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I'm learning the multiplication operation on EC. From most material I can found, the multiplication $nP$ is just:

$$nP=P+P+\cdots +P+P$$ For negative factor, i.e. $(-n)P$, by above definition and the definition of $-P$, we can write $(-n)P$ as:

$$(-n)P = (-P) + (-P) + \cdots (-P)$$

My question is: is it possible to expression $(-n)P$ as $mP$ where $m>0$ under reasonable assumption? For example, we can assume the knowledge of the group order.

I'm asking so because $nP$ on EC is analogous to exponentiation in group $\mathbb{G}$ with order $p$. And in the latter case we have $g^{-n} \equiv g ^{k\phi(q)-n}\pmod q, \forall k\in \mathbb{Z}$ by Fermat's little. So I'm wondering if there is a similar result for EC.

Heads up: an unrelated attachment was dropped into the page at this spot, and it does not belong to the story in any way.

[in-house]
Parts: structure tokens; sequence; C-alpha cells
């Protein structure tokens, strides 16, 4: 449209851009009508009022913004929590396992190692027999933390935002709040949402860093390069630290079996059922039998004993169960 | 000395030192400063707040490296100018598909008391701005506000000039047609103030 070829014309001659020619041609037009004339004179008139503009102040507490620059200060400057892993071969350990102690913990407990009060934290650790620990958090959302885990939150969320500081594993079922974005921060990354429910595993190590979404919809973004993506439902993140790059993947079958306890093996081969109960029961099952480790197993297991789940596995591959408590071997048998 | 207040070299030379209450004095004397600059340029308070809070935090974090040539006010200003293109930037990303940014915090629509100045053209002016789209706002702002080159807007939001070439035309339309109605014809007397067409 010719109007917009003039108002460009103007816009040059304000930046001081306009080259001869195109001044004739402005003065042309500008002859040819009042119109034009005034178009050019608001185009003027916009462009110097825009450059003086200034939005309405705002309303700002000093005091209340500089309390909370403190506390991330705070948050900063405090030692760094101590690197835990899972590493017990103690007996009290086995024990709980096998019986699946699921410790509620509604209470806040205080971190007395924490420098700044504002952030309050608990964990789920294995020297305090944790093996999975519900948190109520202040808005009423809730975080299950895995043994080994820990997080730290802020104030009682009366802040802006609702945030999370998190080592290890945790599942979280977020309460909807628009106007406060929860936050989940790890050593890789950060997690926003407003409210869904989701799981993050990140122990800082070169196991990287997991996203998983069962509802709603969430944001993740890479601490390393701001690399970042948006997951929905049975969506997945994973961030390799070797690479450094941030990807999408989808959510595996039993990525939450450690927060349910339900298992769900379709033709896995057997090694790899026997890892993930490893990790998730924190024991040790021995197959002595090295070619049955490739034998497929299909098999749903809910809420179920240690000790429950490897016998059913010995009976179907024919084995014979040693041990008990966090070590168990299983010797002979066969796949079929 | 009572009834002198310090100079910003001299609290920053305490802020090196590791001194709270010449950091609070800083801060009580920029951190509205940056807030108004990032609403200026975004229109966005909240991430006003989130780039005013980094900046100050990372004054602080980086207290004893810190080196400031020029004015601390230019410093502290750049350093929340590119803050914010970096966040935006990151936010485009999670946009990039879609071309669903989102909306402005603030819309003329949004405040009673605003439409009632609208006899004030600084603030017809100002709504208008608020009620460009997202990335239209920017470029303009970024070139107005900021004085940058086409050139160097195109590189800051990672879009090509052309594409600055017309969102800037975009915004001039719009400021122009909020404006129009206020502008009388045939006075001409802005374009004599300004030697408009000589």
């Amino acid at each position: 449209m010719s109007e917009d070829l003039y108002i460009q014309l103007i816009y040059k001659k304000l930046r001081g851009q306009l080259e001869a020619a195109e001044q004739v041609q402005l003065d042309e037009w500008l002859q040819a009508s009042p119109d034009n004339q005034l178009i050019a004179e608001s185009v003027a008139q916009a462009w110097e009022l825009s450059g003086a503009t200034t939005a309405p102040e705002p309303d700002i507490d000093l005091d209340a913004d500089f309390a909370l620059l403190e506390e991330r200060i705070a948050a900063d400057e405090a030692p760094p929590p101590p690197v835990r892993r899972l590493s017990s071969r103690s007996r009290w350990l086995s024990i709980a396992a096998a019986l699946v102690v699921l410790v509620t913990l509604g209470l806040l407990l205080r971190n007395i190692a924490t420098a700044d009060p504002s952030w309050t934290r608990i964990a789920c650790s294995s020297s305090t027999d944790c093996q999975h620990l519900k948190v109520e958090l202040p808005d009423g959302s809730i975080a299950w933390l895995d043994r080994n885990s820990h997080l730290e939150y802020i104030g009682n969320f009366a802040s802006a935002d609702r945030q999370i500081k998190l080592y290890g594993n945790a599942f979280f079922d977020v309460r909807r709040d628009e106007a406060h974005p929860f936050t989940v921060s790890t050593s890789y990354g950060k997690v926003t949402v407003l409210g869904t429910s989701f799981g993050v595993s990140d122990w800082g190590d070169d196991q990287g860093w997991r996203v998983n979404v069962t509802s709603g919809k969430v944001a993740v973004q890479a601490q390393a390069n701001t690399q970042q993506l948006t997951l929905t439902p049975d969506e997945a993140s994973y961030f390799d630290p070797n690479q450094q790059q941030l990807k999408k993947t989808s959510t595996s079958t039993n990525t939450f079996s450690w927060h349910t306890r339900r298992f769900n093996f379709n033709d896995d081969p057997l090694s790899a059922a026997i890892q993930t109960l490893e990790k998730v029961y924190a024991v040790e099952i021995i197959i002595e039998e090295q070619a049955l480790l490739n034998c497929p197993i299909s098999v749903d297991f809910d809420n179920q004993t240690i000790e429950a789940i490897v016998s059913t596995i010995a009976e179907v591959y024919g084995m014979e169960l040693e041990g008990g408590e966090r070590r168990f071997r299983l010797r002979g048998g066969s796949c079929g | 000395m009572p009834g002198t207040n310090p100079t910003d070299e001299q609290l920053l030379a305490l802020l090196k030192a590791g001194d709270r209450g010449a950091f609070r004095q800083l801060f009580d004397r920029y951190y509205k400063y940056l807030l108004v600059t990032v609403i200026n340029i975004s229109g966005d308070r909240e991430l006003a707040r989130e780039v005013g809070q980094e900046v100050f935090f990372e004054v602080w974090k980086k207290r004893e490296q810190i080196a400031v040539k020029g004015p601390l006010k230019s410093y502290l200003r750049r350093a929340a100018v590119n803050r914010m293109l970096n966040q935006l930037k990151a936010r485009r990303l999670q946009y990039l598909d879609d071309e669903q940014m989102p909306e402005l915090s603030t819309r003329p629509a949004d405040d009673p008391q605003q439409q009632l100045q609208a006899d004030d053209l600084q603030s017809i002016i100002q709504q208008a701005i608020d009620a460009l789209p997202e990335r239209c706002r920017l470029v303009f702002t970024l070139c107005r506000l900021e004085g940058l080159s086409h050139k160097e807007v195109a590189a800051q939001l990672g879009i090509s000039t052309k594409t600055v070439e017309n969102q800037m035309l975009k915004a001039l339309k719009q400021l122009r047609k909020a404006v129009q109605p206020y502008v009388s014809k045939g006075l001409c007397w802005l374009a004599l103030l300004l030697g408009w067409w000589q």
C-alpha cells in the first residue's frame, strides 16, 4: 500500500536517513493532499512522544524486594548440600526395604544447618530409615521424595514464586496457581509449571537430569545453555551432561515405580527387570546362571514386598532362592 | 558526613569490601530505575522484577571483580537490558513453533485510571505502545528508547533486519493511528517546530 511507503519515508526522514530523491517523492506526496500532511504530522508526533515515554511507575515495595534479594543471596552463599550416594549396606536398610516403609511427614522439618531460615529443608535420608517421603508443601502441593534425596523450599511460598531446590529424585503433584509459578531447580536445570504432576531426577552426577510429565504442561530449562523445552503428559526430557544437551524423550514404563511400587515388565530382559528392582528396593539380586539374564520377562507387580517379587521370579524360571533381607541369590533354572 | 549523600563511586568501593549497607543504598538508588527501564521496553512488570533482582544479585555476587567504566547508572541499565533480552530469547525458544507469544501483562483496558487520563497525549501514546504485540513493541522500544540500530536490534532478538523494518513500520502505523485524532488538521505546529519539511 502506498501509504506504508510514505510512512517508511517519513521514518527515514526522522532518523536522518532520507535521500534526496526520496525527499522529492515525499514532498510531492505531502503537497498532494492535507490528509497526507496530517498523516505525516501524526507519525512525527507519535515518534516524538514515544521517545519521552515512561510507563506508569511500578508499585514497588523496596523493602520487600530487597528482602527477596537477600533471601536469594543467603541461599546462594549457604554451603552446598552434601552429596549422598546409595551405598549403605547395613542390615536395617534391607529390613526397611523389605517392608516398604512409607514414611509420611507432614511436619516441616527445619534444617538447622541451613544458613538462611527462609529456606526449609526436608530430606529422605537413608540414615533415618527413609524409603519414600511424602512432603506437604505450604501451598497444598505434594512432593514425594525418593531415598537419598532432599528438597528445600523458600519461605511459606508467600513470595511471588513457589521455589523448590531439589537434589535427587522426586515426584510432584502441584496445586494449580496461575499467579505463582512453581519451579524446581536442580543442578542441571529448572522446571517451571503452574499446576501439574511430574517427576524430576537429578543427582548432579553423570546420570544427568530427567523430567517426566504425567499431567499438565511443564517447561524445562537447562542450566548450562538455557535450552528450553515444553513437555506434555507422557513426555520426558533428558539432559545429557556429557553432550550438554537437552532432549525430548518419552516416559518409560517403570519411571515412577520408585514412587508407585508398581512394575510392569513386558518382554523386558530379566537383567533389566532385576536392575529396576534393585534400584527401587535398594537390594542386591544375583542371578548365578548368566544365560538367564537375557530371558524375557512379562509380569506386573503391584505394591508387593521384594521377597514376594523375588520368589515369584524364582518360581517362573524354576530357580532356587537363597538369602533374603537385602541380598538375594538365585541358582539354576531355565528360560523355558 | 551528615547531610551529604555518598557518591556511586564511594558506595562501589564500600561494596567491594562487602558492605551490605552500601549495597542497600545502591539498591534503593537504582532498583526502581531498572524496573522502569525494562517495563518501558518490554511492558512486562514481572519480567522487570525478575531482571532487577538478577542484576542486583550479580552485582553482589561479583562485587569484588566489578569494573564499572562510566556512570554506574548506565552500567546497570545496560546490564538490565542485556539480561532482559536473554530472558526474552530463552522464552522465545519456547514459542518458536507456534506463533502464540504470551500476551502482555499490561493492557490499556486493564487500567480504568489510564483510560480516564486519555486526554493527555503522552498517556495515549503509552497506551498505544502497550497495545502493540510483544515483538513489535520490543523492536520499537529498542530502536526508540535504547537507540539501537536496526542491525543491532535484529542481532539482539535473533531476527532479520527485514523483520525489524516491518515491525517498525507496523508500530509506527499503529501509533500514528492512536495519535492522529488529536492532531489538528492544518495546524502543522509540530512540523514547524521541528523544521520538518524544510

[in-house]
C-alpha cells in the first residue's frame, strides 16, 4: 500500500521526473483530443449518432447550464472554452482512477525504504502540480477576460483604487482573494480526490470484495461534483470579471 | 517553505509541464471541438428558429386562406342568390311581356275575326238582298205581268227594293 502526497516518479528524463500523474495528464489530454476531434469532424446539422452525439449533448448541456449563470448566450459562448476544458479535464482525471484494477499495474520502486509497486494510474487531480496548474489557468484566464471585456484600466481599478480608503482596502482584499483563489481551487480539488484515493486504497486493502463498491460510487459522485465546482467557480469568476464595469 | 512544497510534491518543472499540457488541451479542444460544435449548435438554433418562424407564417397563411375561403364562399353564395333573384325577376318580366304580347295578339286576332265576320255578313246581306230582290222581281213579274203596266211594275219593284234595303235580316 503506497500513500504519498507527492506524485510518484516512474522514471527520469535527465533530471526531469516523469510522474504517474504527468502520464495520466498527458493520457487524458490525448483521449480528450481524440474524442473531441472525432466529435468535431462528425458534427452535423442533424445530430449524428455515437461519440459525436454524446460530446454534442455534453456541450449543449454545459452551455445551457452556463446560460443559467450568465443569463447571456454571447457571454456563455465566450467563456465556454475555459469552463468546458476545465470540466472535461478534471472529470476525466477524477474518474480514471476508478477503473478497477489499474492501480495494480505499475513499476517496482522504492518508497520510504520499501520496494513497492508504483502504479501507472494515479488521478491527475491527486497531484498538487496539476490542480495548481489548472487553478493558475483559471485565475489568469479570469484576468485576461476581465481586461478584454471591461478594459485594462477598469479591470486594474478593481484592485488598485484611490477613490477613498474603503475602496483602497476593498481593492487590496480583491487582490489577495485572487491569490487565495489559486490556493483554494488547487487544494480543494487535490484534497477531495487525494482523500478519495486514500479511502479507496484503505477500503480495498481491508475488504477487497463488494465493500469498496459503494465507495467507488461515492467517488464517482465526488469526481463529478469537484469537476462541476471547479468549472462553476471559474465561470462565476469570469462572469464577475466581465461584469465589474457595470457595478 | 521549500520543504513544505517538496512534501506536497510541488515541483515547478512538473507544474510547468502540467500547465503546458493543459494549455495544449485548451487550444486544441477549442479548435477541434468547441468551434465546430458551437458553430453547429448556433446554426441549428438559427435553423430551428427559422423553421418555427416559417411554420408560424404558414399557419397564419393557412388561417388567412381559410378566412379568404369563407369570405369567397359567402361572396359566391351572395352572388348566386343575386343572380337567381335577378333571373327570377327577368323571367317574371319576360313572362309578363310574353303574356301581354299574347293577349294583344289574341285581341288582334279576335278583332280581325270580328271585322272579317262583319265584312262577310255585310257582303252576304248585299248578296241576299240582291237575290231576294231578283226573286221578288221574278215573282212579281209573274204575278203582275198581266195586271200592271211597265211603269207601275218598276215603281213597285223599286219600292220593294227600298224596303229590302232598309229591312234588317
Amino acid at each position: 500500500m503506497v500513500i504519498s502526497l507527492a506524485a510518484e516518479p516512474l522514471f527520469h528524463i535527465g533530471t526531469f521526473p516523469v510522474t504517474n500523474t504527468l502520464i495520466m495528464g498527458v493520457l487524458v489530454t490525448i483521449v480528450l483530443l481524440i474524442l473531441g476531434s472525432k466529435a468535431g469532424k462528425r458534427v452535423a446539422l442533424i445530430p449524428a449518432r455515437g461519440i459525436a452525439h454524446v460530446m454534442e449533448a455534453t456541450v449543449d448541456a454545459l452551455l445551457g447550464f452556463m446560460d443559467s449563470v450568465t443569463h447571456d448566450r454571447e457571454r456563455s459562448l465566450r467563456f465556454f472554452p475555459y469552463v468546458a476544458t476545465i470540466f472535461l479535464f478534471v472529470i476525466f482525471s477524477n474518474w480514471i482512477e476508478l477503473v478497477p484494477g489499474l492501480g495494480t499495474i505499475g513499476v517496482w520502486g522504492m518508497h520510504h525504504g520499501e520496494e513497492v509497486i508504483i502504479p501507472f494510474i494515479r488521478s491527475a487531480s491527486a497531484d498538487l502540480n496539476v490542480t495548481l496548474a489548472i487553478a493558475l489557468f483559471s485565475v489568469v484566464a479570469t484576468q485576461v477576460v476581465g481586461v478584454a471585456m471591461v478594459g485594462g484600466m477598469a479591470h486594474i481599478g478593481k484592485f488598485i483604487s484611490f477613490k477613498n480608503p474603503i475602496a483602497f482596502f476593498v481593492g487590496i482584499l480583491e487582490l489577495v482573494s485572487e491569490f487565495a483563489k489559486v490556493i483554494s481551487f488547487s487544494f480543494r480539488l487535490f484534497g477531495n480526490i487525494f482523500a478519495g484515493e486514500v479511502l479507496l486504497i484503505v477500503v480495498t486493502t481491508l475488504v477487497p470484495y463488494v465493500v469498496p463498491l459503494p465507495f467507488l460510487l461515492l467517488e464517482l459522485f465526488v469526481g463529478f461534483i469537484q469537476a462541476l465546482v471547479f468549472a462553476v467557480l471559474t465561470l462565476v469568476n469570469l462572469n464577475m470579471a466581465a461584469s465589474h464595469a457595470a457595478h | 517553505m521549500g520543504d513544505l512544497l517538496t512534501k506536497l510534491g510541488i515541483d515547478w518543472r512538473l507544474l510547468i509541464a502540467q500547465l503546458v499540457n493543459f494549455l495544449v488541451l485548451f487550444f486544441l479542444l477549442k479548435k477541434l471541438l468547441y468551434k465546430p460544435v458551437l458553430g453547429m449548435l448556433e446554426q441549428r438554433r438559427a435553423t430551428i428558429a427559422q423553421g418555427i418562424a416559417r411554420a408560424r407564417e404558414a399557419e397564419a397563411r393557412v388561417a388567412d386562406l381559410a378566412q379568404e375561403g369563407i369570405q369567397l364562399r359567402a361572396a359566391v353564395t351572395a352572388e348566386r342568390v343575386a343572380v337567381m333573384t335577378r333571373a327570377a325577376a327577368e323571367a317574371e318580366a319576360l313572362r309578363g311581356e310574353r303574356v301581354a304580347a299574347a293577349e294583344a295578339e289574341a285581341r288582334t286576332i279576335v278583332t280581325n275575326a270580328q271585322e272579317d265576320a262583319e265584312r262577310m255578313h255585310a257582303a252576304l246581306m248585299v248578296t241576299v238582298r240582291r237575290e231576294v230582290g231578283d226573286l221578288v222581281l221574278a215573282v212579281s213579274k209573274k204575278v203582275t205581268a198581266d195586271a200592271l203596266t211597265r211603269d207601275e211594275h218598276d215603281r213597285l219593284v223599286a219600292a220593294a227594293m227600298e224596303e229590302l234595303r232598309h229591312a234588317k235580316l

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If you know the order of the curve (we'll call it $q$), then it's easy.

In that case, we have the identity $xP = (x + q)P$ for any $x$. Using that identity, we can express $(-n)P$ as $(q - n)P$; by the above identity, these are the same. If $q > n$, this gives you your answer.

The more general answer (which works for any $n$) is $(-n \bmod q)P$, using the convention that $a \bmod b$ is that integer which is between 0 and $b-1$, and which is congruent to $a$ modulo $b$.

This is exactly analogous to the $\mathbb{G}^*$ case; in that case, the size of the group is $\phi(q)$; in this Elliptic curve case, the size of the group is $q$.

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